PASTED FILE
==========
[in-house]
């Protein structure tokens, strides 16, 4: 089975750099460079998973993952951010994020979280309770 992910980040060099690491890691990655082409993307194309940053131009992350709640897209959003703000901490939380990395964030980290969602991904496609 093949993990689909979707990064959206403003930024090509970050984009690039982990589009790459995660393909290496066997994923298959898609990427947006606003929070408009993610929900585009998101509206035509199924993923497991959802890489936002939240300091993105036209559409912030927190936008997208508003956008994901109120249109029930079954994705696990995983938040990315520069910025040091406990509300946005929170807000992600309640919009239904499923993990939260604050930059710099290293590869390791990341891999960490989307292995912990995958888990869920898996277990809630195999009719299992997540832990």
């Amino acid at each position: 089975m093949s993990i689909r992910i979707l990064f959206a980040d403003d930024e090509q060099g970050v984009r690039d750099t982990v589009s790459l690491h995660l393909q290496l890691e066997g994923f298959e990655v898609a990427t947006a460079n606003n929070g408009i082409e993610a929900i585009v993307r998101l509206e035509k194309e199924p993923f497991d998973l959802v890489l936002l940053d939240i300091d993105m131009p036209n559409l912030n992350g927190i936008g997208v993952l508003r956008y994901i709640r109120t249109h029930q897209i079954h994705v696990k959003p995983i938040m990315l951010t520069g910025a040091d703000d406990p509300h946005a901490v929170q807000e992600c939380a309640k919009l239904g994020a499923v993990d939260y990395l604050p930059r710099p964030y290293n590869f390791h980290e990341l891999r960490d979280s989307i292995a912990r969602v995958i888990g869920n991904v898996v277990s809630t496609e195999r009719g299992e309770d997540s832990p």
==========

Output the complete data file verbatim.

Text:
[in-house]
């Protein structure tokens, strides 16, 4: 089975750099460079998973993952951010994020979280309770 992910980040060099690491890691990655082409993307194309940053131009992350709640897209959003703000901490939380990395964030980290969602991904496609 093949993990689909979707990064959206403003930024090509970050984009690039982990589009790459995660393909290496066997994923298959898609990427947006606003929070408009993610929900585009998101509206035509199924993923497991959802890489936002939240300091993105036209559409912030927190936008997208508003956008994901109120249109029930079954994705696990995983938040990315520069910025040091406990509300946005929170807000992600309640919009239904499923993990939260604050930059710099290293590869390791990341891999960490989307292995912990995958888990869920898996277990809630195999009719299992997540832990």
């Amino acid at each position: 089975m093949s993990i689909r992910i979707l990064f959206a980040d403003d930024e090509q060099g970050v984009r690039d750099t982990v589009s790459l690491h995660l393909q290496l890691e066997g994923f298959e990655v898609a990427t947006a460079n606003n929070g408009i082409e993610a929900i585009v993307r998101l509206e035509k194309e199924p993923f497991d998973l959802v890489l936002l940053d939240i300091d993105m131009p036209n559409l912030n992350g927190i936008g997208v993952l508003r956008y994901i709640r109120t249109h029930q897209i079954h994705v696990k959003p995983i938040m990315l951010t520069g910025a040091d703000d406990p509300h946005a901490v929170q807000e992600c939380a309640k919009l239904g994020a499923v993990d939260y990395l604050p930059r710099p964030y290293n590869f390791h980290e990341l891999r960490d979280s989307i292995a912990r969602v995958i888990g869920n991904v898996v277990s809630t496609e195999r009719g299992e309770d997540s832990p």